brother and sister Hilda and Martin move onto the Bluebell Hill
Development bubbling with excitement: the house is perfect, the
view is charming and the neighbours are sure to be a decent bunch.
Eager to make a good impression, they host a house-warming.
Out of over 100 invitations, only a handful of people turn up, but
this does nothing to dampen the siblings' expectations of their new
life in Bluebell Hill. What does rattle them, however, is their new
neighbours' insistence on the need for increased security. Hilda and
Martin try to laugh these warnings off, but when Martin is attacked
in broad daylight by a trespassing youth, their neighbours' fears
appear to be confirmed. Something will have to be done.
Hill's collection of misfits are little more than stereotypes – the
meek bachelor, the busy-body neighbour, the security-obsessed former
soldier – but they're amusingly drawn. As the group puts its plans
for a neighbourhood watch scheme into action, playwright and director Alan Ayckbourn's eye for
detail and flair for dialogue make for an enjoyable first half. It's
like watching a re-run of an old-fashioned television sitcom: you get
the sense of having seen it before but the chuckles come frequently
enough to stop you from changing the channel.
not long before the interval, however, when the play begins to lose
its way. Flushed with the success of their initial security measures,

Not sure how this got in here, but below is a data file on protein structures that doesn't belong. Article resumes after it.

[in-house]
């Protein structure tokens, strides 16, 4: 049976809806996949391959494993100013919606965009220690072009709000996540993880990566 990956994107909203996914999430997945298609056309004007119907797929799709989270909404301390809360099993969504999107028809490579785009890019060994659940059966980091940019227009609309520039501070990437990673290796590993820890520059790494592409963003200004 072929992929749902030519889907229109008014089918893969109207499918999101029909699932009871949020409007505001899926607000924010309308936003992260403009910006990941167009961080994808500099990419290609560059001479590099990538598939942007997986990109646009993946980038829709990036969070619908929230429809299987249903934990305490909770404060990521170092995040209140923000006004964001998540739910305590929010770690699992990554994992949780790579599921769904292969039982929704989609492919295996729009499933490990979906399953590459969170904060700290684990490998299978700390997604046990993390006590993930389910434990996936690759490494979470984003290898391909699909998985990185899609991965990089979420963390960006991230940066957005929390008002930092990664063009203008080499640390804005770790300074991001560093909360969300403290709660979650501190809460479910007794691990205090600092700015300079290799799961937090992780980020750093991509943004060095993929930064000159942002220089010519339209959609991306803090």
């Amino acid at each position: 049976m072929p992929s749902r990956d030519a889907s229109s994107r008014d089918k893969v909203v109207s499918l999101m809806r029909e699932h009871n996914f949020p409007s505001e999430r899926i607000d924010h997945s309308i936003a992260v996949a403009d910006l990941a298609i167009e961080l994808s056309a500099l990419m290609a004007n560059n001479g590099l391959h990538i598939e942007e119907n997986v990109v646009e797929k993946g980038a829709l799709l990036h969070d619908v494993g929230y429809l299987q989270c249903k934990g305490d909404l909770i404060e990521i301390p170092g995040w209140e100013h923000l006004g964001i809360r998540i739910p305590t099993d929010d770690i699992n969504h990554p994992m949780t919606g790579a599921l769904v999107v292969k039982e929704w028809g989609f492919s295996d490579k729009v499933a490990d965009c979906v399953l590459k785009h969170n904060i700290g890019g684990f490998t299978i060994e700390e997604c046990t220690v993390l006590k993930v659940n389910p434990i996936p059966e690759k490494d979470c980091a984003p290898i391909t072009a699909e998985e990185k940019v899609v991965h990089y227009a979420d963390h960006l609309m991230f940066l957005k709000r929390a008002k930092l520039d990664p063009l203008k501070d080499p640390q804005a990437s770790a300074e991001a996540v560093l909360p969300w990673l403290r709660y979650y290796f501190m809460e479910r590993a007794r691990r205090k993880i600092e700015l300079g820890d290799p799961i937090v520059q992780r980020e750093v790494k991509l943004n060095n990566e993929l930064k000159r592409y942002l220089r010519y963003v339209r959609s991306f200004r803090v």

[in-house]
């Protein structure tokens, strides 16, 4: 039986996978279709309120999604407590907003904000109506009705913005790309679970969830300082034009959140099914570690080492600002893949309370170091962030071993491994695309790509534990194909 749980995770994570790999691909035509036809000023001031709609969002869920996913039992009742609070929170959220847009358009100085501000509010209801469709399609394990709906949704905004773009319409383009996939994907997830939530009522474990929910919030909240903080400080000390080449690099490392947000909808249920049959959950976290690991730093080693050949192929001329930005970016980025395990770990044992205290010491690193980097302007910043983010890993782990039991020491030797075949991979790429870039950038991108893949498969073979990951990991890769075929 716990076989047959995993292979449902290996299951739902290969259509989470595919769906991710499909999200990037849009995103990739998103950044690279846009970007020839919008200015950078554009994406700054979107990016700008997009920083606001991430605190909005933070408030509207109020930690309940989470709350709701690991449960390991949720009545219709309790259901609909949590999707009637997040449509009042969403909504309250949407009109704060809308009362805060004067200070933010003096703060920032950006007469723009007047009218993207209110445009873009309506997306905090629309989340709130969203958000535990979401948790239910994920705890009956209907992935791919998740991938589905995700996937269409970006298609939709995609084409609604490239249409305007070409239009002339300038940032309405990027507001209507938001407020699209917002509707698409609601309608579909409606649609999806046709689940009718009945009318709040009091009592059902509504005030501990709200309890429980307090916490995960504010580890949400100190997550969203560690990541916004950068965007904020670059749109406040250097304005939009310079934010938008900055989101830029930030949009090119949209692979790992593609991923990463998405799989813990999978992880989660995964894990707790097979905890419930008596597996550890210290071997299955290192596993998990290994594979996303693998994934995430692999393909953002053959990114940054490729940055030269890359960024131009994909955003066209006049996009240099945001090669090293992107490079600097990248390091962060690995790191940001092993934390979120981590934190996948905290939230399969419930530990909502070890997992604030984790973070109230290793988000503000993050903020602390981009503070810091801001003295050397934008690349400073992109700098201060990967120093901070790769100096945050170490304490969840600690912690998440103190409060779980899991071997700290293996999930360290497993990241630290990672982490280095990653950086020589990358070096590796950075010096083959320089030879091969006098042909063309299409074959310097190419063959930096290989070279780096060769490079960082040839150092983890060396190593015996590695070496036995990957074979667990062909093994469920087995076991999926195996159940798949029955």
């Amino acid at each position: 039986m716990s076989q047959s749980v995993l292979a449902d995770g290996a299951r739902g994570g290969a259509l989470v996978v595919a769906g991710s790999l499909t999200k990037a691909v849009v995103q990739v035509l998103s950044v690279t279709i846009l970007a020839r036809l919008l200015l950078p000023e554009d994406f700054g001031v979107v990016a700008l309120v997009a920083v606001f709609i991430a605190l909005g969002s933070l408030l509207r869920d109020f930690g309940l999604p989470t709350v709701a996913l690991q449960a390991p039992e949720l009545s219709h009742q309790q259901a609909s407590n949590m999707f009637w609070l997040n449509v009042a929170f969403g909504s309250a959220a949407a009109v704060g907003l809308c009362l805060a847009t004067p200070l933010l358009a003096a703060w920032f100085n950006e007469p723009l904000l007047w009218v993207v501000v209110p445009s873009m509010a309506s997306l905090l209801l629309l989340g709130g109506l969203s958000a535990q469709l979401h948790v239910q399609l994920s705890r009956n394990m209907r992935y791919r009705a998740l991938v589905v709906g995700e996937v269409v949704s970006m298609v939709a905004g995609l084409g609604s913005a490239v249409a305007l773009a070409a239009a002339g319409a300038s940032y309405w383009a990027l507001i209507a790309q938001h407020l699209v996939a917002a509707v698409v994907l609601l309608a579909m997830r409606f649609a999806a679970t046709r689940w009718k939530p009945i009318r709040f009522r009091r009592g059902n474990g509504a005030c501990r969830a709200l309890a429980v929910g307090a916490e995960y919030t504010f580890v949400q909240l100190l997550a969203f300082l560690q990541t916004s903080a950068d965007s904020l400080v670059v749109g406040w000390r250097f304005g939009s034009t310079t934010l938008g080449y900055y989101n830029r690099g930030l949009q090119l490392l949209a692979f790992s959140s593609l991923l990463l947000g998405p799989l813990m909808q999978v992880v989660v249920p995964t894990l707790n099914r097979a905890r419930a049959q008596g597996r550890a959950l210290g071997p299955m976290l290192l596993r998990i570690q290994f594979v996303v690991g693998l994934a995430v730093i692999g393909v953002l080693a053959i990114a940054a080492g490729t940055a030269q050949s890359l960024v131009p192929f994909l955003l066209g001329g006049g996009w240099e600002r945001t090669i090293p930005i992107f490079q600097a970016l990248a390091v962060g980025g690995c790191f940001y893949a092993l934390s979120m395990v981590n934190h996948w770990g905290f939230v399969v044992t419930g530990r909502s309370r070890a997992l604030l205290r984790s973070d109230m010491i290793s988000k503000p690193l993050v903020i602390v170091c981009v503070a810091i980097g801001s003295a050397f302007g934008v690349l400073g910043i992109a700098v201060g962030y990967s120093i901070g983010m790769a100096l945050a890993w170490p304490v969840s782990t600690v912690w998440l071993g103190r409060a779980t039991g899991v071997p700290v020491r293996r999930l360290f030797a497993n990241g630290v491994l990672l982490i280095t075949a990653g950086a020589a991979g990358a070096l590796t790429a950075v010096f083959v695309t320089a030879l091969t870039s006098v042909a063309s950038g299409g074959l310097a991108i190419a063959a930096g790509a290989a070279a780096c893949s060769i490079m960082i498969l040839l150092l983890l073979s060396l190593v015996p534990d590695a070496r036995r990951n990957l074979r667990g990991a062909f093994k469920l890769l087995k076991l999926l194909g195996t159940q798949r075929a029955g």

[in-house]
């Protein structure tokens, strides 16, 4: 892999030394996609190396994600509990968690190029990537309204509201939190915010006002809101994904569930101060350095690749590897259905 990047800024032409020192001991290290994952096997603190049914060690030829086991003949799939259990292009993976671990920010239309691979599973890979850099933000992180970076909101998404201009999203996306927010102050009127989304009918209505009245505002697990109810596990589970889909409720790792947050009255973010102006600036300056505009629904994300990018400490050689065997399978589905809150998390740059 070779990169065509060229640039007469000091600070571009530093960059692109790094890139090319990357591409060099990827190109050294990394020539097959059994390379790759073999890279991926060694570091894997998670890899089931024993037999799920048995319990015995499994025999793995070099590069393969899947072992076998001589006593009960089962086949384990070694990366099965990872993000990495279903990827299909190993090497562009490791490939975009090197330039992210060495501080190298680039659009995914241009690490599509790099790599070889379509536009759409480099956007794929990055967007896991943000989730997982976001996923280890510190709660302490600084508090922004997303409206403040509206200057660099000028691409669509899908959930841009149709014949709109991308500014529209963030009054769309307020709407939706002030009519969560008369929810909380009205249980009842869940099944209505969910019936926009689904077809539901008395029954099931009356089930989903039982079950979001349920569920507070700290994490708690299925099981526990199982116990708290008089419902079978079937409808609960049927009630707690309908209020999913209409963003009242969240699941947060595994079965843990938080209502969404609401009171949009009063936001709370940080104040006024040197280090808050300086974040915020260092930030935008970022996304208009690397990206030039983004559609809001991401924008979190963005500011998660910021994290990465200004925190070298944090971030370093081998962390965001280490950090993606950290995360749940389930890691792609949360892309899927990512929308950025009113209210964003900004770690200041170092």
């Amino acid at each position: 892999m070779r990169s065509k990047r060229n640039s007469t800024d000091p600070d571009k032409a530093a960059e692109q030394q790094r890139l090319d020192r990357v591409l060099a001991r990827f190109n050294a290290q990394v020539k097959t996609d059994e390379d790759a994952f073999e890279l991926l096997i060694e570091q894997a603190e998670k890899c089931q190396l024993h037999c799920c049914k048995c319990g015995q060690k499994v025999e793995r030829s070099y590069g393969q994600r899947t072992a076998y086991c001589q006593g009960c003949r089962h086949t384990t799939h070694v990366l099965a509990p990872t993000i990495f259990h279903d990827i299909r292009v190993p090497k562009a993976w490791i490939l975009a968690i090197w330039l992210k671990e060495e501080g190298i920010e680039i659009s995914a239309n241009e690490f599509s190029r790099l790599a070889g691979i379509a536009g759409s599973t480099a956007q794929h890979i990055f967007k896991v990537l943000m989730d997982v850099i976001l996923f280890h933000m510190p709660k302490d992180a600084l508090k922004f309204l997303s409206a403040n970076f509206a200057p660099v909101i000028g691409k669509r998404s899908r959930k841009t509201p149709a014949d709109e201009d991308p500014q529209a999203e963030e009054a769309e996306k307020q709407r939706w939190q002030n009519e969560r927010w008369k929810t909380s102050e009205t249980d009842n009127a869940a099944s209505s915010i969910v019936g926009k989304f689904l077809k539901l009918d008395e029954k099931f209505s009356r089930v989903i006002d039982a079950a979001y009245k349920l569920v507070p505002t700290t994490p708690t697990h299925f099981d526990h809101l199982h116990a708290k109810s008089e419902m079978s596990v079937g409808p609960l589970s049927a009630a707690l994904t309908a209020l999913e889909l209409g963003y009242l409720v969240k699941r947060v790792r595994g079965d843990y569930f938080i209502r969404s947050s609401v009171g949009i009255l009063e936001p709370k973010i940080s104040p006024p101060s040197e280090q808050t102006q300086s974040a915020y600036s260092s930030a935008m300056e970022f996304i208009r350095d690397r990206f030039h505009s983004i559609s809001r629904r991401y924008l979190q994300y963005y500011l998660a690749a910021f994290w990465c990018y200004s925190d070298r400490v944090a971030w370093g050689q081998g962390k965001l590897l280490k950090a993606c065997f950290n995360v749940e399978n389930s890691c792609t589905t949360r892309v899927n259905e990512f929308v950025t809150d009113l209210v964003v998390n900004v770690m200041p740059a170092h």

the members of the neighbourhood watch committee adopt an
increasingly draconian approach. Ayckbourn's parody of the paranoia of
Middle England in the face of the disintegration of public morality
isn't sophisticated or new, but it's entertaining nonetheless.
play goes on, however, rather than embracing the spirit of farce
engendered by the twists of the ever more far-fetched plot, Ayckborn
bottles it. Various issues are thrown into the mix. References to
domestic violence, child abuse and latent homosexuality – all
presented with a veneer of serious drama – clash with the
increasingly surreal nature of the piece, leaving us with a sense
that this play doesn't know quite what it wants to be.
cast do the best with what they've been given – Eileen Battye as
gossip-monger Dorothy deserves special mention – but ultimately too
little attention has been paid to how these characters interact with
one another, with the result that barely any of the play's
relationships ring true. Frances Grey, who plays Amy, the
one-dimensional neighbourhood adulteress, has been given a
particularly raw deal by Ayckbourn, in terms of both character and
direction. Her behaviour is unbelievable, her motivations unexamined.
slight, safe piece – the playwright's 75th – may
please Ayckbourn afficionados, but it's hard to imagine anyone else
getting much out of it. Why Nicolas Kent has chosen to round off 27
years as artistic director of one of the country's most influential political theatres with it is anyone's